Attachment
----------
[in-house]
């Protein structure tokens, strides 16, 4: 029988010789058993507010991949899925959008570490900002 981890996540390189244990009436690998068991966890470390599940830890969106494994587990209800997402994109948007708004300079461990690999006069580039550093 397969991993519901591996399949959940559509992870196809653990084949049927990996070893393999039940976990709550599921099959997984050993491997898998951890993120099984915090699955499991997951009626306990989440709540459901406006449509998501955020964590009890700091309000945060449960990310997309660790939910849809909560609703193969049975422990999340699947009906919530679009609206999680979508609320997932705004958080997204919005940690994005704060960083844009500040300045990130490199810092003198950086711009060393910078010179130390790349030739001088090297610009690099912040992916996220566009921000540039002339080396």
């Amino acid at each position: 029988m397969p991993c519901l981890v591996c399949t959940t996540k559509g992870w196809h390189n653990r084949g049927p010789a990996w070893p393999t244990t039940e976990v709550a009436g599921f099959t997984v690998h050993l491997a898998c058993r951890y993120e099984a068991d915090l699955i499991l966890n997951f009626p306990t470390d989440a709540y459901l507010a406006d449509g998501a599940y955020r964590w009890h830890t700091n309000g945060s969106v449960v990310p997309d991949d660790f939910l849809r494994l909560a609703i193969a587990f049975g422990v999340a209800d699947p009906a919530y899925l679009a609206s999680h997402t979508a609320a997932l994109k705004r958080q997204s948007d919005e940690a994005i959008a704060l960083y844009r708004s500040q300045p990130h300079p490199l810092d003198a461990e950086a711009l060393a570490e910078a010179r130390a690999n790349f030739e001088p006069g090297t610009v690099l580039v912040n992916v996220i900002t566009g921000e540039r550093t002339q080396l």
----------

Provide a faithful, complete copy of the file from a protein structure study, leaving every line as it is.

[in-house]
């Protein structure tokens, strides 16, 4: 029988010789058993507010991949899925959008570490900002 981890996540390189244990009436690998068991966890470390599940830890969106494994587990209800997402994109948007708004300079461990690999006069580039550093 397969991993519901591996399949959940559509992870196809653990084949049927990996070893393999039940976990709550599921099959997984050993491997898998951890993120099984915090699955499991997951009626306990989440709540459901406006449509998501955020964590009890700091309000945060449960990310997309660790939910849809909560609703193969049975422990999340699947009906919530679009609206999680979508609320997932705004958080997204919005940690994005704060960083844009500040300045990130490199810092003198950086711009060393910078010179130390790349030739001088090297610009690099912040992916996220566009921000540039002339080396």
């Amino acid at each position: 029988m397969p991993c519901l981890v591996c399949t959940t996540k559509g992870w196809h390189n653990r084949g049927p010789a990996w070893p393999t244990t039940e976990v709550a009436g599921f099959t997984v690998h050993l491997a898998c058993r951890y993120e099984a068991d915090l699955i499991l966890n997951f009626p306990t470390d989440a709540y459901l507010a406006d449509g998501a599940y955020r964590w009890h830890t700091n309000g945060s969106v449960v990310p997309d991949d660790f939910l849809r494994l909560a609703i193969a587990f049975g422990v999340a209800d699947p009906a919530y899925l679009a609206s999680h997402t979508a609320a997932l994109k705004r958080q997204s948007d919005e940690a994005i959008a704060l960083y844009r708004s500040q300045p990130h300079p490199l810092d003198a461990e950086a711009l060393a570490e910078a010179r130390a690999n790349f030739e001088p006069g090297t610009v690099l580039v912040n992916v996220i900002t566009g921000e540039r550093t002339q080396l």